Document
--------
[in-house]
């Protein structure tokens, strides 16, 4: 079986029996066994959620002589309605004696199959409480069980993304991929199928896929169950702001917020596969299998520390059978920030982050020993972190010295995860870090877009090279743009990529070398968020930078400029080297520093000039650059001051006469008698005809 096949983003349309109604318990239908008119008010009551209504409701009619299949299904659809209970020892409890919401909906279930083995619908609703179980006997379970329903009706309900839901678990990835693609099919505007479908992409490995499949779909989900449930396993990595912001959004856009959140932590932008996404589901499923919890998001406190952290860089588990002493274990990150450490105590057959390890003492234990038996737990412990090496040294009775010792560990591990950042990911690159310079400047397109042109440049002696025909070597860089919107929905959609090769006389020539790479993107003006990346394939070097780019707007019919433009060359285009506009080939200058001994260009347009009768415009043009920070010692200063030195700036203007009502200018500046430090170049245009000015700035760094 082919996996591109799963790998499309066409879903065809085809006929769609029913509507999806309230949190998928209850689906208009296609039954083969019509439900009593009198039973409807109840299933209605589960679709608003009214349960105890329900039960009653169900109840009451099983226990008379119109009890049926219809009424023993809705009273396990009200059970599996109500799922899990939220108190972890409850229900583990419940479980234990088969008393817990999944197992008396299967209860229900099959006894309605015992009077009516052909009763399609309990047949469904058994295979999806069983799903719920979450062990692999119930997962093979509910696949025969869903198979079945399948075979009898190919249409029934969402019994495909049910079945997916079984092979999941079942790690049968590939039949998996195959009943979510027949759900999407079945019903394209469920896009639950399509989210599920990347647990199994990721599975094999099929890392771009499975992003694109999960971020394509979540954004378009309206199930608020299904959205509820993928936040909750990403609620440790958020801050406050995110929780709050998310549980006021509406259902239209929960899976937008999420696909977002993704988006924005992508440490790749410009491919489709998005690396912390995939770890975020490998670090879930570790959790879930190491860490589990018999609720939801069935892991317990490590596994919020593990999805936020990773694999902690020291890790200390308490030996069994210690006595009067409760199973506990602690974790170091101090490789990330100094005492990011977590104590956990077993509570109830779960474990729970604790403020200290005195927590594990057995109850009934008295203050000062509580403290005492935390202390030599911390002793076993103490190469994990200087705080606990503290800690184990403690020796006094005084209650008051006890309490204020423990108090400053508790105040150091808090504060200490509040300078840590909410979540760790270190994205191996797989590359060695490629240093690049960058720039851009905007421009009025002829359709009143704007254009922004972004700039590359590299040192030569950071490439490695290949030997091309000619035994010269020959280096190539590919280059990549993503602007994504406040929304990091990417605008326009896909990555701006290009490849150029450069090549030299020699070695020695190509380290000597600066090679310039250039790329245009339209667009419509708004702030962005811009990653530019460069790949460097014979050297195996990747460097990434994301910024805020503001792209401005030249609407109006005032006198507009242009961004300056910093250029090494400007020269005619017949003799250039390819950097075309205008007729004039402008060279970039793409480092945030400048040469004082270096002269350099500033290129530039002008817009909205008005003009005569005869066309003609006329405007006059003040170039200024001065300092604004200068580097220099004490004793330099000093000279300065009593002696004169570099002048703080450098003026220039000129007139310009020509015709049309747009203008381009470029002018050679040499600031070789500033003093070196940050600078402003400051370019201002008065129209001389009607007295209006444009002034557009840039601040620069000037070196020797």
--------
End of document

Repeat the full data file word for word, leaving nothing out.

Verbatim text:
[in-house]
């Protein structure tokens, strides 16, 4: 079986029996066994959620002589309605004696199959409480069980993304991929199928896929169950702001917020596969299998520390059978920030982050020993972190010295995860870090877009090279743009990529070398968020930078400029080297520093000039650059001051006469008698005809 096949983003349309109604318990239908008119008010009551209504409701009619299949299904659809209970020892409890919401909906279930083995619908609703179980006997379970329903009706309900839901678990990835693609099919505007479908992409490995499949779909989900449930396993990595912001959004856009959140932590932008996404589901499923919890998001406190952290860089588990002493274990990150450490105590057959390890003492234990038996737990412990090496040294009775010792560990591990950042990911690159310079400047397109042109440049002696025909070597860089919107929905959609090769006389020539790479993107003006990346394939070097780019707007019919433009060359285009506009080939200058001994260009347009009768415009043009920070010692200063030195700036203007009502200018500046430090170049245009000015700035760094 082919996996591109799963790998499309066409879903065809085809006929769609029913509507999806309230949190998928209850689906208009296609039954083969019509439900009593009198039973409807109840299933209605589960679709608003009214349960105890329900039960009653169900109840009451099983226990008379119109009890049926219809009424023993809705009273396990009200059970599996109500799922899990939220108190972890409850229900583990419940479980234990088969008393817990999944197992008396299967209860229900099959006894309605015992009077009516052909009763399609309990047949469904058994295979999806069983799903719920979450062990692999119930997962093979509910696949025969869903198979079945399948075979009898190919249409029934969402019994495909049910079945997916079984092979999941079942790690049968590939039949998996195959009943979510027949759900999407079945019903394209469920896009639950399509989210599920990347647990199994990721599975094999099929890392771009499975992003694109999960971020394509979540954004378009309206199930608020299904959205509820993928936040909750990403609620440790958020801050406050995110929780709050998310549980006021509406259902239209929960899976937008999420696909977002993704988006924005992508440490790749410009491919489709998005690396912390995939770890975020490998670090879930570790959790879930190491860490589990018999609720939801069935892991317990490590596994919020593990999805936020990773694999902690020291890790200390308490030996069994210690006595009067409760199973506990602690974790170091101090490789990330100094005492990011977590104590956990077993509570109830779960474990729970604790403020200290005195927590594990057995109850009934008295203050000062509580403290005492935390202390030599911390002793076993103490190469994990200087705080606990503290800690184990403690020796006094005084209650008051006890309490204020423990108090400053508790105040150091808090504060200490509040300078840590909410979540760790270190994205191996797989590359060695490629240093690049960058720039851009905007421009009025002829359709009143704007254009922004972004700039590359590299040192030569950071490439490695290949030997091309000619035994010269020959280096190539590919280059990549993503602007994504406040929304990091990417605008326009896909990555701006290009490849150029450069090549030299020699070695020695190509380290000597600066090679310039250039790329245009339209667009419509708004702030962005811009990653530019460069790949460097014979050297195996990747460097990434994301910024805020503001792209401005030249609407109006005032006198507009242009961004300056910093250029090494400007020269005619017949003799250039390819950097075309205008007729004039402008060279970039793409480092945030400048040469004082270096002269350099500033290129530039002008817009909205008005003009005569005869066309003609006329405007006059003040170039200024001065300092604004200068580097220099004490004793330099000093000279300065009593002696004169570099002048703080450098003026220039000129007139310009020509015709049309747009203008381009470029002018050679040499600031070789500033003093070196940050600078402003400051370019201002008065129209001389009607007295209006444009002034557009840039601040620069000037070196020797």